Mom got to see the birth (the kids never woke up) and she went to bed soon after so she could get some sleep and be ready to greet the kids in the morning so we could sleep a bit longer.  I couldn’t sleep much longer than my usual wake-up, also because of the news I had to share with the kids.  Can you imagine going to bed with two siblings and waking up with three?  What fun.  They fell in love with her right away.

We held a family naming session in the morning and quickly agreed on Eleonora Margaret Stücklin (Ellie for short).  It’s pronounced with five syllables – think Italian.  Most sources agree that Eleonora means “light” in some variation.  Even though she was born in the dark it was still the summer solstice!  Too bad Father’s Day isn’t always on the 21st of June, but at least it might help me remember what month Father’s Day is in!

Ellie is a peaceful baby.  I had a little trouble breastfeeding the first week, but I am healed now.  She eats well, sleeps well and uses the potty well.  I’m much more relaxed about EC – doing none at night and only as I feel like it during the day and we still catch most of her poos.  It’s amazing what being relaxed with buy you.  I wonder if that’s why she sleeps better than my others ever did as babies.  She regularly gives me two 3 or 4 hour stretches as night and a 4 hour afternoon nap (smart in this heat).  With my others I considered it a small miracle if they had a 3 hour sleep stretch.  Four happened a few times a year . . .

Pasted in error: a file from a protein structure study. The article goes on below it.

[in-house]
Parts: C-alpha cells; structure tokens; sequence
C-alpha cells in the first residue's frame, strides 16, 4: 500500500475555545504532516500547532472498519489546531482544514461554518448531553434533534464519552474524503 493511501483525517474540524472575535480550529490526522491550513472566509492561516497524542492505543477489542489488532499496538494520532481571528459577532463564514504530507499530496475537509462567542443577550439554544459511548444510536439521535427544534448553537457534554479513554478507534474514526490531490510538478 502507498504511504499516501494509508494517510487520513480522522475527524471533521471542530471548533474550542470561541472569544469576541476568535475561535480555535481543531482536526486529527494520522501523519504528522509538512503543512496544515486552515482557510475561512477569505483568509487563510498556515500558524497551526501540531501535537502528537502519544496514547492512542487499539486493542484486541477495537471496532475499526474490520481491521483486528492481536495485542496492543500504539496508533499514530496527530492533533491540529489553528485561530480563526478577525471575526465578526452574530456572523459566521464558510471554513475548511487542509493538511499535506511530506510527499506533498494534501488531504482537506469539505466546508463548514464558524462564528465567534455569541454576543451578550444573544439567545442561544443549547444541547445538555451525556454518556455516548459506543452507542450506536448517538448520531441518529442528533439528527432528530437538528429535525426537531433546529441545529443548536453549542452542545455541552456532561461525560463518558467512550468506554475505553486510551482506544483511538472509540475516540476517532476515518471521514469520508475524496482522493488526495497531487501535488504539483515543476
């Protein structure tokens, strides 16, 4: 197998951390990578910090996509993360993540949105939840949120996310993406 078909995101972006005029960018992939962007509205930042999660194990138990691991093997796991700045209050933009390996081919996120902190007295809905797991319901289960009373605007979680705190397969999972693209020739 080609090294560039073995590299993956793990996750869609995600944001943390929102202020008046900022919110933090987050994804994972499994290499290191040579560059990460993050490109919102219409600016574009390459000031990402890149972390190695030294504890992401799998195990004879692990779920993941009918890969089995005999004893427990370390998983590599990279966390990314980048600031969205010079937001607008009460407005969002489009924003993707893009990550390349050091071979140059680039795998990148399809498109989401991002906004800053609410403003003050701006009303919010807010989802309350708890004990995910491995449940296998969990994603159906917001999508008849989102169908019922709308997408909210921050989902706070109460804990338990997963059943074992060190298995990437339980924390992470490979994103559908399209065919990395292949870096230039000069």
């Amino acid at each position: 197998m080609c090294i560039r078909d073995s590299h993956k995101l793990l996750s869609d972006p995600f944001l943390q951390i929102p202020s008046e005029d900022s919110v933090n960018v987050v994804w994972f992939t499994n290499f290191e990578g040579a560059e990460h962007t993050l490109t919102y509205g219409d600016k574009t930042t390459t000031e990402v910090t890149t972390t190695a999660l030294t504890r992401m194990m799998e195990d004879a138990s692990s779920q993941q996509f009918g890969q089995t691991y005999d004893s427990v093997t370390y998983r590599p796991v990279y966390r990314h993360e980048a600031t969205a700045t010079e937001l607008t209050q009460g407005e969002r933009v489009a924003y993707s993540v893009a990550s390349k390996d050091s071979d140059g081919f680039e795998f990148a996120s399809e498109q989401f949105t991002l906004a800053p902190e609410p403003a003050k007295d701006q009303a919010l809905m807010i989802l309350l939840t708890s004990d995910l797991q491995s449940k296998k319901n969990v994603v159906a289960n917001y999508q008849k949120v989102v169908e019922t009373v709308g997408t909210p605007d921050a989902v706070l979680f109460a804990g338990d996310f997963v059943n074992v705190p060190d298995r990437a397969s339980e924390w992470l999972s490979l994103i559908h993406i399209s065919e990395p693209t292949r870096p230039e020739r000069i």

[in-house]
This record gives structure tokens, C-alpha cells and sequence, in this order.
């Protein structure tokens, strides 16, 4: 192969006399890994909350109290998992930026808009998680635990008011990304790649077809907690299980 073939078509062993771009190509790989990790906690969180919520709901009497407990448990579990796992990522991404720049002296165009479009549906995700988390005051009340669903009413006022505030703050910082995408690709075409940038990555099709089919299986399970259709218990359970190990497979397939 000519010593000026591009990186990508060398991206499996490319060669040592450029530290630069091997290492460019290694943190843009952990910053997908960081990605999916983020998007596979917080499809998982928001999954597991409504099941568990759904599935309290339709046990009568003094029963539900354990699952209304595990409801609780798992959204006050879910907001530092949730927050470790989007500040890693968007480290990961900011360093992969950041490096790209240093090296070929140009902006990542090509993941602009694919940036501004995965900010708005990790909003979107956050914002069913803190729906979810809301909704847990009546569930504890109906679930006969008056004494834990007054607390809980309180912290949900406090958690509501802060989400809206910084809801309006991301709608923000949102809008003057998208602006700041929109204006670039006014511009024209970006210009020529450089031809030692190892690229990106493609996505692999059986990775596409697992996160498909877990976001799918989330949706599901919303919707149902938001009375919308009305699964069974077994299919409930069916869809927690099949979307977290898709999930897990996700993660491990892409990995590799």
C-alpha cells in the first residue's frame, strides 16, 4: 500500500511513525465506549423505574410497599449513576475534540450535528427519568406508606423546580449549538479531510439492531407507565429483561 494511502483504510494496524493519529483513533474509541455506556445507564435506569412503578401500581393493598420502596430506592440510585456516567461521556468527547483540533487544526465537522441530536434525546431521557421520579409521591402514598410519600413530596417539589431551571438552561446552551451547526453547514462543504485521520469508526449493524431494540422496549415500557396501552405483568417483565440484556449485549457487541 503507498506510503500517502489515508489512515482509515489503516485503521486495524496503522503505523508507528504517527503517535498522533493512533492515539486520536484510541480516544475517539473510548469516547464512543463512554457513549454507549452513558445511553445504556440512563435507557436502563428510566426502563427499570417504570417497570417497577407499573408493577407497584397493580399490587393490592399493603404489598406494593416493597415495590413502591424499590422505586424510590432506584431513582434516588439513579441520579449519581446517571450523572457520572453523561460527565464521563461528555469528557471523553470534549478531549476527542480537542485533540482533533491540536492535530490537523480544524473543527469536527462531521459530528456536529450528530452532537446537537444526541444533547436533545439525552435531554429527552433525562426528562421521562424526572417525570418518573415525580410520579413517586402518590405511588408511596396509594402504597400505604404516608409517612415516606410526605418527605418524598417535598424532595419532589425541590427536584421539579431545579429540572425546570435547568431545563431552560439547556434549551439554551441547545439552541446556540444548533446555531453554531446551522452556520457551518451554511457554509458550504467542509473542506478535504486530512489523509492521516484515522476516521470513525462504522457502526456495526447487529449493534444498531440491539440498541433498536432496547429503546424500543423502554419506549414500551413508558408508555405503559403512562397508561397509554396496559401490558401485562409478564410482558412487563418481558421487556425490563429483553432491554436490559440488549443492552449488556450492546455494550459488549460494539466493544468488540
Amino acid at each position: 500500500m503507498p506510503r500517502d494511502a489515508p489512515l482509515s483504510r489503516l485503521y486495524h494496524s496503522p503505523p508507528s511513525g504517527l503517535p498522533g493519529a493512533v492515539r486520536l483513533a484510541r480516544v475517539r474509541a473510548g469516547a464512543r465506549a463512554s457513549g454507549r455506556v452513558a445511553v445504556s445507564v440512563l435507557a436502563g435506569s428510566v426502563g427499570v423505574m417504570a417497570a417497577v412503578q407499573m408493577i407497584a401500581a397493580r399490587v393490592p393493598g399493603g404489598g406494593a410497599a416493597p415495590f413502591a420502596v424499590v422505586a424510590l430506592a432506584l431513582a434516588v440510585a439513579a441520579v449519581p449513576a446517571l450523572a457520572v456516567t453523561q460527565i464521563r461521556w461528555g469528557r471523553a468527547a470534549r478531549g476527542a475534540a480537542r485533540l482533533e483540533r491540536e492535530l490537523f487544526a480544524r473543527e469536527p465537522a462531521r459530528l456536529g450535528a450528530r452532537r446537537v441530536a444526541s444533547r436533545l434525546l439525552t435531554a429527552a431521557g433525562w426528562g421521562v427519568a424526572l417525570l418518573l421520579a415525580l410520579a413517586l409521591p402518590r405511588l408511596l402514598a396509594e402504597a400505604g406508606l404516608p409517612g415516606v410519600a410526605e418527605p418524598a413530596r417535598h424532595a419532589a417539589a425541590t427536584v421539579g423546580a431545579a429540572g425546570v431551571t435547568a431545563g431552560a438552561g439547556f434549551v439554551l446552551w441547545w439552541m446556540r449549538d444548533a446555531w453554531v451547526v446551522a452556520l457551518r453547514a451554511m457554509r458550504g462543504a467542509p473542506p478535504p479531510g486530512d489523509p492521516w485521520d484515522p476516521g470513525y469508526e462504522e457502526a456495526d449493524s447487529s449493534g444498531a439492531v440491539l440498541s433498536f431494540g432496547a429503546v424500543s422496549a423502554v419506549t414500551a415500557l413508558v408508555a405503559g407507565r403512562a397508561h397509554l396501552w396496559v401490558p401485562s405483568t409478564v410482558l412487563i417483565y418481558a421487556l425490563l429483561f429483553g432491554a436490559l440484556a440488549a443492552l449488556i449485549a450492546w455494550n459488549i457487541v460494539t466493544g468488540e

So I am so thankful that I am allowed to have and hold a beautiful, healthy, precious little baby girl!  Life is anything but easy, but we are blessed and we are happy!  (Except that we had to say goodbye to Grandma – we all miss you!)

Praise be to God!

Posted by harp on Wednesday, July 1, 2015 at 8:38 pm | Edit
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Some of you complain that there is little about me on the blog of late.  I find my Bullet Journal is a better place for the day-to-day mundane things that I somehow have an obsession to write down.  When I think of how my college updates always included how each class went . . . wow, what devoted family that read all that!